2129 Slices
Medium 9781475827149

Design of Online Induction Programs to Promote Reform-Based Science and Mathematics Teaching

Teacher Education and Practice Rowman & Littlefield Publishers ePub

Design of Online Induction Programs to Promote Reform-Based Science and Mathematics Teaching

Gillian H. Roehrig, Joel D. Donna, Barbara L. Billington, and Mary Hoelscher

ABSTRACT: This paper describes an online induction program designed to support secondary science and mathematics teachers. Research shows that almost 50% of beginning teachers leave the profession within the first five years, and induction programs have been shown to have a positive effect on teacher retention. However, a singular focus on retention misses the critical opportunity to provide a bridge from teacher preparation to practice through sustained professional development for beginning teachers to continue to develop their instructional practices. We discuss the development of the online induction program through design-based research, sharing challenges and solutions that led to the specific components of the current Teacher Induction Network (TIN) program. In particular, we describe the use of video annotation tools that allow teachers and mentors to reflect directly on classroom practices asynchronously and without regard for physical distances.

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Medium 9781538104118

Museums, Ethics and Cultural Heritage edited by Bernice L. Murphy

Juilee Decker Rowman & Littlefield Publishers ePub

Introduction to Metadata

Edited by Murtha Baca. 3rd edition. Los Angeles: Getty Publications, 2016. 96 pages. ISBN: 978-1-60606-479-5. Read online for free: http://www.getty.edu/publications/intrometadata/

Reviewed by Jessica Williams, Associate Collection Information Manager, Digital Department, The Metropolitan Museum of Art, 1000 Fifth Avenue, New York, NY 10028; jessica.williams@metmuseum.org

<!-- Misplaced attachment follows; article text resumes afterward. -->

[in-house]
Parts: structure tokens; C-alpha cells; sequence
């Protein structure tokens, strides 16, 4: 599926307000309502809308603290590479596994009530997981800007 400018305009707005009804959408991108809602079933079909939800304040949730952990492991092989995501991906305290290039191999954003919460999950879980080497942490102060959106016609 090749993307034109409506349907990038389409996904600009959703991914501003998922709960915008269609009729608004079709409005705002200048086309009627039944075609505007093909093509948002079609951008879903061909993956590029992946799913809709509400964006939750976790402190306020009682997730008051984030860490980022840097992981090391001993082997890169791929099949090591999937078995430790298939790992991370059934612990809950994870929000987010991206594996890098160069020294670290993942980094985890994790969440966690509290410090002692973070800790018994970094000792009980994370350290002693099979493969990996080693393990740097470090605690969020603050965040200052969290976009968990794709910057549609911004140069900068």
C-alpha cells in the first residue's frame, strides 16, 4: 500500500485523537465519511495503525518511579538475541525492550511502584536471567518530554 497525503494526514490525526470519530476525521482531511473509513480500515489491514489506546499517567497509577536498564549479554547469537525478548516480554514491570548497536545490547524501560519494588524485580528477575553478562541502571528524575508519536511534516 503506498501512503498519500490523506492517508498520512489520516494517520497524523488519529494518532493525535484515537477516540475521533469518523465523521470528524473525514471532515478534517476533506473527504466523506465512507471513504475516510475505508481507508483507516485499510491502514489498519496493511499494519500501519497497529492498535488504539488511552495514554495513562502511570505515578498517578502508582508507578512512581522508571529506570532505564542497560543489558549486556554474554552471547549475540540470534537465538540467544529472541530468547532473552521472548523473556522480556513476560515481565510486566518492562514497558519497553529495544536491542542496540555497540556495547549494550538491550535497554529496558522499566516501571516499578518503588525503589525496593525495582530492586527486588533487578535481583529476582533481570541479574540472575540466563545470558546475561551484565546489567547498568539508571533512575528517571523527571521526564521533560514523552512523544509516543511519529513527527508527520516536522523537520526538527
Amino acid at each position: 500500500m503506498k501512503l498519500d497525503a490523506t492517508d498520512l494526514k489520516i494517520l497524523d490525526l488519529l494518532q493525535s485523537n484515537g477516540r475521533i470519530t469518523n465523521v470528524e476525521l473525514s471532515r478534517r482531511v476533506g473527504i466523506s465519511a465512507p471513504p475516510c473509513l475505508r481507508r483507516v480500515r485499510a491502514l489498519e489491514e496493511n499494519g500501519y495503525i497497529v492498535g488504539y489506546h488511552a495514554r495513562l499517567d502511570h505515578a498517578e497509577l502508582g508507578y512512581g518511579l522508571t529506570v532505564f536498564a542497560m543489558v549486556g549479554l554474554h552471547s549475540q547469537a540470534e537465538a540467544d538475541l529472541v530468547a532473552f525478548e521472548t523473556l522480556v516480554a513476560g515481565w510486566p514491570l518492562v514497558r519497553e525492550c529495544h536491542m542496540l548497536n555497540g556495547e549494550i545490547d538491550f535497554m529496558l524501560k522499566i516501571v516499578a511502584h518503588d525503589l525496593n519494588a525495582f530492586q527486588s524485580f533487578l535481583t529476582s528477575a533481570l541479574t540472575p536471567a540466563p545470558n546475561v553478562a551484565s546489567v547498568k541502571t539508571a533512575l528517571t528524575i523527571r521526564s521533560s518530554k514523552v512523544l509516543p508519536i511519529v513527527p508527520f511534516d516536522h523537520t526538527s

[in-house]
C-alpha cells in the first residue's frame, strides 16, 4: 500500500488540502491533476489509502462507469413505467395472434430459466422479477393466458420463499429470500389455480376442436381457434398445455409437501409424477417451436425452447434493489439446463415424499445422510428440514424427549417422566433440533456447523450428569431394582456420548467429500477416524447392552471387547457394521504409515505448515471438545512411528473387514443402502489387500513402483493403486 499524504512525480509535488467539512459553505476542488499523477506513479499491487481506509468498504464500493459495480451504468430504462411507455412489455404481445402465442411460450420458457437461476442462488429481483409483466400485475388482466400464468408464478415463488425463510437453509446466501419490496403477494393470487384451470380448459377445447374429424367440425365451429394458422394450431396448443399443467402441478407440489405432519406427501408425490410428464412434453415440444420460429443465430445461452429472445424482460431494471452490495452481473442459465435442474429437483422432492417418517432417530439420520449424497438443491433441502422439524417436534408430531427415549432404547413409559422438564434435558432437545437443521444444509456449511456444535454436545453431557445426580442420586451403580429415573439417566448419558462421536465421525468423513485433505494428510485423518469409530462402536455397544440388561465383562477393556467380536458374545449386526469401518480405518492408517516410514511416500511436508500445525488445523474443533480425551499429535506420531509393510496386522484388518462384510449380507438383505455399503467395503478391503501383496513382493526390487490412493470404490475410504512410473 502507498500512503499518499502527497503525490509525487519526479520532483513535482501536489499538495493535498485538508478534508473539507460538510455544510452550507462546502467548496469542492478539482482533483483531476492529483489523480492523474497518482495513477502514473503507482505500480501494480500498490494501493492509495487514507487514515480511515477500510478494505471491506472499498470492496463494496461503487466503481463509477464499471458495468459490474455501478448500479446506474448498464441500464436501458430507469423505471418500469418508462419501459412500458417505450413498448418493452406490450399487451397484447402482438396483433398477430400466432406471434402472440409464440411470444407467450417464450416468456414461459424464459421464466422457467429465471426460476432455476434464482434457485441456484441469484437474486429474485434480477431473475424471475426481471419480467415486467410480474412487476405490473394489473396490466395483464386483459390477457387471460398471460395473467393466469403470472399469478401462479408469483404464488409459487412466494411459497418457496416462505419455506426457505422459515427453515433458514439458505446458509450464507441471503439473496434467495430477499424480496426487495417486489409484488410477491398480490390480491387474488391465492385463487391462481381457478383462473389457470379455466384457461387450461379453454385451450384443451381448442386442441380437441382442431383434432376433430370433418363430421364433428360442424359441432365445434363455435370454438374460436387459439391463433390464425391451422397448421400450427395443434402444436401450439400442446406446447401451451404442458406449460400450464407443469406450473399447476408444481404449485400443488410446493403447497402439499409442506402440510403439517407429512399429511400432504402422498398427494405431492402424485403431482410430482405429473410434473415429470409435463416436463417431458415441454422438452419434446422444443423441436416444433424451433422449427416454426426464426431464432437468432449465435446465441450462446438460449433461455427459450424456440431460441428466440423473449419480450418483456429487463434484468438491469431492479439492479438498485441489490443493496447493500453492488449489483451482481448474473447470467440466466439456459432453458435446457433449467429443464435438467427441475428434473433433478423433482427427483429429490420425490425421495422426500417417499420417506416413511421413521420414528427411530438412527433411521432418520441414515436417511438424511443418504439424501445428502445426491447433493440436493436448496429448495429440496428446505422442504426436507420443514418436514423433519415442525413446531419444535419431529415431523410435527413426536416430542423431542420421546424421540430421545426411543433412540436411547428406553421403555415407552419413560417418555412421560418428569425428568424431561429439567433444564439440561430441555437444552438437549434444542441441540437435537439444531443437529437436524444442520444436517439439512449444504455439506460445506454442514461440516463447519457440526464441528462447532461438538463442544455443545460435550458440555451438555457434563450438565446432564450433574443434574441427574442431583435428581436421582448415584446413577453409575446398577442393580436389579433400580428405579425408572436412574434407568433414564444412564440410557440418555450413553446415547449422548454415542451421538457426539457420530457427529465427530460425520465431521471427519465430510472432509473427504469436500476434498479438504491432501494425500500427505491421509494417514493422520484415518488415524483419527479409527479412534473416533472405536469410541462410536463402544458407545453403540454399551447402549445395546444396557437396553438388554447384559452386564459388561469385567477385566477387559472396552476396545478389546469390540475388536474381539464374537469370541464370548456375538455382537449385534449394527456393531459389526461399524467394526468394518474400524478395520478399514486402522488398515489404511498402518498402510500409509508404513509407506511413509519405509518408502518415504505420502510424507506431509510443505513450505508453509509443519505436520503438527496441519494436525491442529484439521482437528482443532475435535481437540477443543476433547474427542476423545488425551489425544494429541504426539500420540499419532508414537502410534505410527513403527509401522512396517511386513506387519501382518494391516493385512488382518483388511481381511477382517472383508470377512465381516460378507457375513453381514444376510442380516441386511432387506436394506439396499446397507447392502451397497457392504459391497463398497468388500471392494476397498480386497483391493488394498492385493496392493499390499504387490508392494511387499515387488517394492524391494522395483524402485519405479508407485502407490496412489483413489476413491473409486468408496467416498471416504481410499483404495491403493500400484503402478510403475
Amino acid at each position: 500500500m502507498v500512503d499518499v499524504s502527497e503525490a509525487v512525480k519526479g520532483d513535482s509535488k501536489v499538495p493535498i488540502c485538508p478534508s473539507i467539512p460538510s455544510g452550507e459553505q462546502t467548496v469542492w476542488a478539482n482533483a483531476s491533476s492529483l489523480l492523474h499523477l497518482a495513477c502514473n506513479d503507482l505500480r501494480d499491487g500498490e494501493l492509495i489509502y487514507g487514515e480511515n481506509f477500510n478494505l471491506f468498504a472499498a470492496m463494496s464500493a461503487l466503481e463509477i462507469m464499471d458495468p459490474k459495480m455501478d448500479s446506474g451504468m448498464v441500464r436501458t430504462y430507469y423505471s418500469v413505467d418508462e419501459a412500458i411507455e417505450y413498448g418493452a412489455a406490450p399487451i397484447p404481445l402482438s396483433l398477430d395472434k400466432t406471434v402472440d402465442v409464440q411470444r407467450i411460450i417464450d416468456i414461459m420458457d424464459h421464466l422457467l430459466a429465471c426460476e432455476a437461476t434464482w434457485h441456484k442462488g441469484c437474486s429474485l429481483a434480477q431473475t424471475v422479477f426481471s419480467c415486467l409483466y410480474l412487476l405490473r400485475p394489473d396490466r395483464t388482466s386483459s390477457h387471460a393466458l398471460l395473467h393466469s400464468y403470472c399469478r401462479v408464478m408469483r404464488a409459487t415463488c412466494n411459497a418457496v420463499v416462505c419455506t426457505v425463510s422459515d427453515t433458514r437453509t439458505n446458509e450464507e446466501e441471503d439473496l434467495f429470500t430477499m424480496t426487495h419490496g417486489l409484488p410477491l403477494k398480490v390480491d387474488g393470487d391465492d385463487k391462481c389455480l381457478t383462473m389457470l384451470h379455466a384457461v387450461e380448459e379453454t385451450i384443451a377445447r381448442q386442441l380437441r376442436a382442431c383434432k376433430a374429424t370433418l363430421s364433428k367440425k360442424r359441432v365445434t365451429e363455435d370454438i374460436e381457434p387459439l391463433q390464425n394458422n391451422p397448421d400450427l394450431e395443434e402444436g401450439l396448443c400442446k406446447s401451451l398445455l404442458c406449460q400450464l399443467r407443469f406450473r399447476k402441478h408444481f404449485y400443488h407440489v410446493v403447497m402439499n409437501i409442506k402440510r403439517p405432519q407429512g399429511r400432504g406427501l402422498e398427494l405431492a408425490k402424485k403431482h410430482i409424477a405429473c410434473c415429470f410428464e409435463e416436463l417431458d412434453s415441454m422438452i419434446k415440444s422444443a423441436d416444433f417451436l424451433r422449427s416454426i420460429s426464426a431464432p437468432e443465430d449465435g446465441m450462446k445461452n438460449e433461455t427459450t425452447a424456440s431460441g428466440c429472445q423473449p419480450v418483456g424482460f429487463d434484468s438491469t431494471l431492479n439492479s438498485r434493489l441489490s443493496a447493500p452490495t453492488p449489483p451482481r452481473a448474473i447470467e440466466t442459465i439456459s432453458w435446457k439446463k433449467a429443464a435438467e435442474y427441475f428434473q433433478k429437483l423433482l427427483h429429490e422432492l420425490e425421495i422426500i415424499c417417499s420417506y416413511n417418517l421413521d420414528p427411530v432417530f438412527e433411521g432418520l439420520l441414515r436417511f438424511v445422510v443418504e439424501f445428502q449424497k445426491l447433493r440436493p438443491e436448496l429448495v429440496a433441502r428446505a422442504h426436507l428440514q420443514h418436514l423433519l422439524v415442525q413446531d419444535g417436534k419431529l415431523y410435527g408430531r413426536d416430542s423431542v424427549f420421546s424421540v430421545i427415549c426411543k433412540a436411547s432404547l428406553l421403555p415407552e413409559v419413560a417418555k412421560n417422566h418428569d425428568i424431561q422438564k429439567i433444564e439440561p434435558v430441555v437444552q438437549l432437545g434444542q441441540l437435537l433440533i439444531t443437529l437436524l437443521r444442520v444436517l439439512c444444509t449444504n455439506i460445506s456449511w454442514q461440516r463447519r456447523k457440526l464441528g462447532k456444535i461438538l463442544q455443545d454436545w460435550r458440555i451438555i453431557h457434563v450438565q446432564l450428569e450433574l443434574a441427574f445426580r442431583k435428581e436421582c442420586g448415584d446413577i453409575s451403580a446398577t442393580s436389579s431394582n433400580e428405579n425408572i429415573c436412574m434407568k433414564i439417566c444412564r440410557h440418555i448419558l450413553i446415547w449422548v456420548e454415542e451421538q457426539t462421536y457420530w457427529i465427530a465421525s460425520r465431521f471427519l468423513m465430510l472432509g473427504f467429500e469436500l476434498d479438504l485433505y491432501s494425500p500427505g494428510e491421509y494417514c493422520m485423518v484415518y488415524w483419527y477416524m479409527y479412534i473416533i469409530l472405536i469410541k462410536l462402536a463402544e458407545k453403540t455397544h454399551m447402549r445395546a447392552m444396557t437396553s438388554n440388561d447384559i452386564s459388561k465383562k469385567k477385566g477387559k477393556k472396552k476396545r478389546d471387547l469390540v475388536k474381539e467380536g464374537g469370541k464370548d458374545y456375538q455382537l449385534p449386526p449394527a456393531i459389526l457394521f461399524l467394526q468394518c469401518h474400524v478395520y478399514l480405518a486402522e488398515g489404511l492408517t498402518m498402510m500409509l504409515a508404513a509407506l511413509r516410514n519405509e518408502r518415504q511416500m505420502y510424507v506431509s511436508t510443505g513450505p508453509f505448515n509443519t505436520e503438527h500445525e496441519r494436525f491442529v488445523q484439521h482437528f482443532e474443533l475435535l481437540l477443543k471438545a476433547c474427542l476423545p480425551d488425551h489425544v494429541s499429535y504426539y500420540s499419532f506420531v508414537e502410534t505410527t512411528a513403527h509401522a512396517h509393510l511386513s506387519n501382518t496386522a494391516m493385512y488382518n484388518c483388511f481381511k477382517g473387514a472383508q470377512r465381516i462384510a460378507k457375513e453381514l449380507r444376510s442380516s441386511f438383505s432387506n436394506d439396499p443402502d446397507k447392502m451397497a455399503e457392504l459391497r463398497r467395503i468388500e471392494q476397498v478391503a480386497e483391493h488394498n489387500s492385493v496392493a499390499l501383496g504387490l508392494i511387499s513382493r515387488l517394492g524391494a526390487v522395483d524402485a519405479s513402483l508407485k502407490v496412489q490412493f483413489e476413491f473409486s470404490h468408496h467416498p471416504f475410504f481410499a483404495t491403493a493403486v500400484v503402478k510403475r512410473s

Introduction to Metadata provides an overview of metadata and examines the methods, tools, and standards for presenting digital resources on the web. The guide focuses on the function of metadata in expanding access and use of digital collections in museums, libraries, and archives. The third edition has been updated to explore the changes in metadata standards and technologies in the information field, and includes an expanded glossary of terms. The guide is available as an online resource with updates posted on the project repository site GitHub.

In the initial chapter “Setting the Stage,” Anne Gilliland provides an overview of metadata for museums, libraries, and archives. Gilliland explains the types of metadata standards, including structure, value, content, and format/technical exchange, and the purpose of standards to maintain the quality, consistency, and interoperability of metadata. She examines the types and functions of metadata, including administrative, descriptive, preservation, technical, and use. She also focuses on the role of metadata in improving access, maintaining context, and expanding use of digital resources.

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Medium 9781475817171

Long-Term Rural Superintendents: Characteristics and Attributes

JOURNAL OF SCHOOL LEADERSHIP Rowman & Littlefield Publishers ePub





ABSTRACT: This paper presents the results of a study of superintendents who have served in one rural school district for twelve years or more. Superintendents in twenty-four districts were identified and interviewed. The superintendents shared demographic information, insights into their school boards, and professional opinions as to the reasons for their longevity. Reasons for their success were a stable school board, open communication, hiring good employees, and working closely with the local community.